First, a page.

The Insider: Nordic Edge in Park Slope

This is The Insider, Brownstoner’s every-Thursday look at a recent interior design/renovation project in the borough of Brooklyn. It’s written and produced by design journalist/blogger Cara Greenberg. who also writes The Outsider, Brownstoner’s new garden series, Sundays at 8AM.


SOMETIMES IT TAKES a view from the other side of the world to shake things up a little. In Brooklyn, with our wealth of historic architecture, interior design often veers toward the [yawn] traditional. In this 5-bedroom triplex, created from two apartments in a modern building, native Norwegians Anna Cappelen and Nina Wolff, founders of the SoHo-based design firm Curious Yellow, have introduced “a rock’n’roll aesthetic” to the proceedings, says Victoria Arnan-Fretheim, a designer in the four-woman shop. (The company’s name comes from a 1967 Swedish film that broke ground for its sexual candor.)

Their trademark blend of unusual materials, rich textures, and wide-ranging styles is evident. Romantic elements bump up against hard-edged ’70s, graphic patterns against all-white Scandinavian practicality. “We like to mix it up, cross borders, balance eras and idioms,” says Victoria Arnan-Fretheim, a designer in the four-woman shop (the fourth member of the team is Chloe Pollack-Robbins).

The architectural design, including a breakfast area with angled plywood walls, a mudroom fitted out with storage, and all other built-ins throughout, are the work of architect Ole Sondresen.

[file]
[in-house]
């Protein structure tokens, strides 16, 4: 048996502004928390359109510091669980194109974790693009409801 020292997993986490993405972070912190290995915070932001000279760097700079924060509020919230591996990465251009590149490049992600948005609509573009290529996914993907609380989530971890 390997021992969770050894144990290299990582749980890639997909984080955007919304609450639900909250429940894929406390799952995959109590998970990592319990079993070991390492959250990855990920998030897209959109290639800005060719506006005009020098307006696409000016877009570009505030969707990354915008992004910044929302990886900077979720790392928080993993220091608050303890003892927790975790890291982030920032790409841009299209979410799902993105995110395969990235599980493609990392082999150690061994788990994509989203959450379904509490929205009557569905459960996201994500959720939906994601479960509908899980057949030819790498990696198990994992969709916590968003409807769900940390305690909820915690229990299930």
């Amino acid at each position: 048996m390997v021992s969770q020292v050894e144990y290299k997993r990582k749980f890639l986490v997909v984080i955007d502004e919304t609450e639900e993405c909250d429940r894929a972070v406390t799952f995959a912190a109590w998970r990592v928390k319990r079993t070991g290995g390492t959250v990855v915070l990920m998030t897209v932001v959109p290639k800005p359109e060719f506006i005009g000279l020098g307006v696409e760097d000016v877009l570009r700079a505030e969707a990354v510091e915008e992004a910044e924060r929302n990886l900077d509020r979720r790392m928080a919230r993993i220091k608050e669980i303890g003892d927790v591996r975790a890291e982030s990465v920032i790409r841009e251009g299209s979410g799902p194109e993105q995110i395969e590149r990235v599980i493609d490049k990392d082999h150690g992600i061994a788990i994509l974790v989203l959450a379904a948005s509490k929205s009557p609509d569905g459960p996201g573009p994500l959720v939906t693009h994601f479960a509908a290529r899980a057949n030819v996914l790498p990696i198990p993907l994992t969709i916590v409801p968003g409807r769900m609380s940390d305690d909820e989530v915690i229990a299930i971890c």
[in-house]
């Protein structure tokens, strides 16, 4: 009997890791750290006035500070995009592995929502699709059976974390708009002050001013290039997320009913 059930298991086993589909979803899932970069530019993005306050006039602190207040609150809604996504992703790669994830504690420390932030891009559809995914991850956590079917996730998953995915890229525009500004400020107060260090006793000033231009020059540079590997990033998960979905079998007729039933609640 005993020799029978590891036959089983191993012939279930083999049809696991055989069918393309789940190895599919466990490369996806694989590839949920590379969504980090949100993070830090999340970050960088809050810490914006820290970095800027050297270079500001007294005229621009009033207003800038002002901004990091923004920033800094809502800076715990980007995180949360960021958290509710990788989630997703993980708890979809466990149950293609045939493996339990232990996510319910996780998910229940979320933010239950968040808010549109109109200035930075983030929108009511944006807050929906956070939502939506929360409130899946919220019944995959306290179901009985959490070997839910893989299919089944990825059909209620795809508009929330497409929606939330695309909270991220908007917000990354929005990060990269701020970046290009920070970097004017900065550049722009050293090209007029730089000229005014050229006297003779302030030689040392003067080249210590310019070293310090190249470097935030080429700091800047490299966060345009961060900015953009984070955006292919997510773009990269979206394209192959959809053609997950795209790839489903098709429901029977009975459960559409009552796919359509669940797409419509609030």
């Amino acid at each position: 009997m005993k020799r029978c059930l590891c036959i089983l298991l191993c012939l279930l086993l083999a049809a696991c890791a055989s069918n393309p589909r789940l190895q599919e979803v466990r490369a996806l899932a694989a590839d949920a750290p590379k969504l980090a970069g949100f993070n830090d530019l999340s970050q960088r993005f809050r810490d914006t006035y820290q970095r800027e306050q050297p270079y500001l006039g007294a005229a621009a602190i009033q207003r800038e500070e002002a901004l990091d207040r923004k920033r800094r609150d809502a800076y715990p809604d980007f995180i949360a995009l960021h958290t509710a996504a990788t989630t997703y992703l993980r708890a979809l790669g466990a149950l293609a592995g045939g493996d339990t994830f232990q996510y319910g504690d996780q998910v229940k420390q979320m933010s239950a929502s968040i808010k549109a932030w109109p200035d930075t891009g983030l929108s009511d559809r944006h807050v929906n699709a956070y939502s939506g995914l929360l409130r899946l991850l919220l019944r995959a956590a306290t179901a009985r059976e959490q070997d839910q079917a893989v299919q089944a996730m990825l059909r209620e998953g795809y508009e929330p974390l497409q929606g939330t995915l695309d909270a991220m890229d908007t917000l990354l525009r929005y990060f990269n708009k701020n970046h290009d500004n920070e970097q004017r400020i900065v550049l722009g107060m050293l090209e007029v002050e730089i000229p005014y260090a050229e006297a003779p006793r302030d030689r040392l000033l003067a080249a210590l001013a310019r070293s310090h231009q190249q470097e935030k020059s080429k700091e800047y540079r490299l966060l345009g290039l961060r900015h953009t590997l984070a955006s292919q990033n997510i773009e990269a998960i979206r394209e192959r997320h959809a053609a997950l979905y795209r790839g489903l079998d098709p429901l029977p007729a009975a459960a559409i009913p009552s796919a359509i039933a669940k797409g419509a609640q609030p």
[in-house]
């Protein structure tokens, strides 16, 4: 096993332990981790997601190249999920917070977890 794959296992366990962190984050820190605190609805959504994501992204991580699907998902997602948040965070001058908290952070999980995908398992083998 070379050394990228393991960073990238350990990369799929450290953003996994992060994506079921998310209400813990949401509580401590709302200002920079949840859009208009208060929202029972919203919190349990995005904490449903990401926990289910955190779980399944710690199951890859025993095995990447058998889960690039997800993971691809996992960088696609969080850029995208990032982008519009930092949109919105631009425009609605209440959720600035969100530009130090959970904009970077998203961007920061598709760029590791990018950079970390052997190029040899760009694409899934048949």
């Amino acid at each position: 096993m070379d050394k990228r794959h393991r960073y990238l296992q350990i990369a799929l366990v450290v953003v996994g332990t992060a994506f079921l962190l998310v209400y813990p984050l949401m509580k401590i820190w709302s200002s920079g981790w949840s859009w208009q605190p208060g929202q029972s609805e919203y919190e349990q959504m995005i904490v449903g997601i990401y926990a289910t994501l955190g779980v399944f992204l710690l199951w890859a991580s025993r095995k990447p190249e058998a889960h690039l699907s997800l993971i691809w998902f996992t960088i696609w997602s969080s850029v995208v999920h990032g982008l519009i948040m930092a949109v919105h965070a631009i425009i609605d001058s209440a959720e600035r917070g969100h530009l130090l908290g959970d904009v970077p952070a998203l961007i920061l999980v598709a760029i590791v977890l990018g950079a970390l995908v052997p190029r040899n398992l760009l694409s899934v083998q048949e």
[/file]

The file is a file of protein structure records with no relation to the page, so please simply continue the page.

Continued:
See and read more after the jump.

Photos: Margrethe Myhrer


Walls of drift elm in the double-height living room hide floor-to-ceiling storage. The TV disappears behind sliding panels. Floors are stained walnut. The existing hanging light globes came from Design Within Reach. Standing lamp in the left hand rear corner is from AllModern.

 

The clients’ own classic mid-20th century furnishings include a sofa from Roche Bobois, and a Noguchi coffee table and Eames plywood lounge chair from Design Within Reach. The textured custom rug is from Mastour Galleries. Throw pills were custom-made with fabrics from Designers Guild and Mood Fabrics.

 

The dining table is from City Joinery, the chairs from Knoll. The arc lamp comes from White on White, the rug from Rug Company. The photograph is by Tim Walker.

 


The all-white kitchen, opposite the living and dining rooms on the other side of the staircase, has Caesarstone countertops and a Wolf stove. Onda bar stools from Design Within Reach; lotus flower chandeliers from a vintage store in San Francisco.


“The breakfast nook is an ‘exposed edge’ plywood assembly and we think of it as a room within a room,” says architect Ole Sondresen. Located next to the kitchen on the main, or middle, floor of the triplex, there’s a built-in banquette covered with fabric from Kravet; throw pillows from Marimekko. The Eero Saarinen tulip chairs and table base are from Design Within Reach.


 

A home office with walls of walnut veneer at the rear of the main (middle) floor becomes a guest room with a drop-down Murphy bed, above.

 

An existing staircase leads to the master suite on the mezzanine above the living/dining areas. There’s a new stair directly below it, connecting to the ground-floor level that was incorporated into this new triplex. Walls in both stairwells are papered with Imperial Trellis from Schumacher.


The top-floor master bedroom, with Jewel of Spring wallpaper from Osborn and Little, is furnished mostly from Design Within Reach, including the bed, lights, and nightstand. Bedding from Restoration Hardware.


The yellow Arne Jacobsen Egg chair and ottoman in the master bedroom, which is an open mezzanine above the kitchen, looking down over the living and dining areas, are from Design Within Reach.